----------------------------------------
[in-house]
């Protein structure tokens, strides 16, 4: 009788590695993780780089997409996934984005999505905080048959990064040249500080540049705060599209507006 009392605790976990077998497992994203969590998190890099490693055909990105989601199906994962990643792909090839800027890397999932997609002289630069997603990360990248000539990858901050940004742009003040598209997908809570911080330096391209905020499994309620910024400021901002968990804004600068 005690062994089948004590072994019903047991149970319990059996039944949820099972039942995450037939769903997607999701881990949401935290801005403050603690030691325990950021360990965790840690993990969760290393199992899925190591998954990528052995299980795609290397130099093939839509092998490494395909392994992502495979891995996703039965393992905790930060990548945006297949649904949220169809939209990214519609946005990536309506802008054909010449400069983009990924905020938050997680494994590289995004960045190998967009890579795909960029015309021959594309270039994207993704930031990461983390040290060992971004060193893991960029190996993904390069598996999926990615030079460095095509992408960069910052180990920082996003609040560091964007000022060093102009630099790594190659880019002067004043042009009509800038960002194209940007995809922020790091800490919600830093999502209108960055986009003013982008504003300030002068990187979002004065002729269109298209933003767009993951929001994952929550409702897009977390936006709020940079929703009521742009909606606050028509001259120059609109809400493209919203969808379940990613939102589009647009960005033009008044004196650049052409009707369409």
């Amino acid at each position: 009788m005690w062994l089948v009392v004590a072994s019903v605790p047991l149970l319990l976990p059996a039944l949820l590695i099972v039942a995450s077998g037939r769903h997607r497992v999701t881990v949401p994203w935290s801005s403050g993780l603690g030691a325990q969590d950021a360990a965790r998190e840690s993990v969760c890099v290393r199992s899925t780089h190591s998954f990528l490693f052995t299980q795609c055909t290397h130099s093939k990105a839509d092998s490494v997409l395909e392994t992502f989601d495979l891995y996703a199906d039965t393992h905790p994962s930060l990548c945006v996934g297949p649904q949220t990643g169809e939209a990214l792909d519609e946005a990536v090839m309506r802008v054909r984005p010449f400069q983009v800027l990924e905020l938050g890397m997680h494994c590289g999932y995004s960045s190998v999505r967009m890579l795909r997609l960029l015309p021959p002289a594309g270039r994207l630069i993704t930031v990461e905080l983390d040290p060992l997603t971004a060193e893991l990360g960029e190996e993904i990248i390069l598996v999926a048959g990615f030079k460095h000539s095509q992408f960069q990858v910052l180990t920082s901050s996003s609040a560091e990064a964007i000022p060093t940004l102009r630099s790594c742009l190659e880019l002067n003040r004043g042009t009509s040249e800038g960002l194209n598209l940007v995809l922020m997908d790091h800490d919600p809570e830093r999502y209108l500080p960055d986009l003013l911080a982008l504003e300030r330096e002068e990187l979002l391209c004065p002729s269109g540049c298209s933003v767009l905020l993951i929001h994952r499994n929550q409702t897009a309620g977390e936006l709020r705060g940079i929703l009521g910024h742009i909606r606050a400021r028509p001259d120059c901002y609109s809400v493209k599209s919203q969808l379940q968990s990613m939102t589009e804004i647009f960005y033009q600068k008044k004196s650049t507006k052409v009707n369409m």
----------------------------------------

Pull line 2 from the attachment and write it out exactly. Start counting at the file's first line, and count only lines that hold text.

């Protein structure tokens, strides 16, 4: 009788590695993780780089997409996934984005999505905080048959990064040249500080540049705060599209507006 009392605790976990077998497992994203969590998190890099490693055909990105989601199906994962990643792909090839800027890397999932997609002289630069997603990360990248000539990858901050940004742009003040598209997908809570911080330096391209905020499994309620910024400021901002968990804004600068 005690062994089948004590072994019903047991149970319990059996039944949820099972039942995450037939769903997607999701881990949401935290801005403050603690030691325990950021360990965790840690993990969760290393199992899925190591998954990528052995299980795609290397130099093939839509092998490494395909392994992502495979891995996703039965393992905790930060990548945006297949649904949220169809939209990214519609946005990536309506802008054909010449400069983009990924905020938050997680494994590289995004960045190998967009890579795909960029015309021959594309270039994207993704930031990461983390040290060992971004060193893991960029190996993904390069598996999926990615030079460095095509992408960069910052180990920082996003609040560091964007000022060093102009630099790594190659880019002067004043042009009509800038960002194209940007995809922020790091800490919600830093999502209108960055986009003013982008504003300030002068990187979002004065002729269109298209933003767009993951929001994952929550409702897009977390936006709020940079929703009521742009909606606050028509001259120059609109809400493209919203969808379940990613939102589009647009960005033009008044004196650049052409009707369409």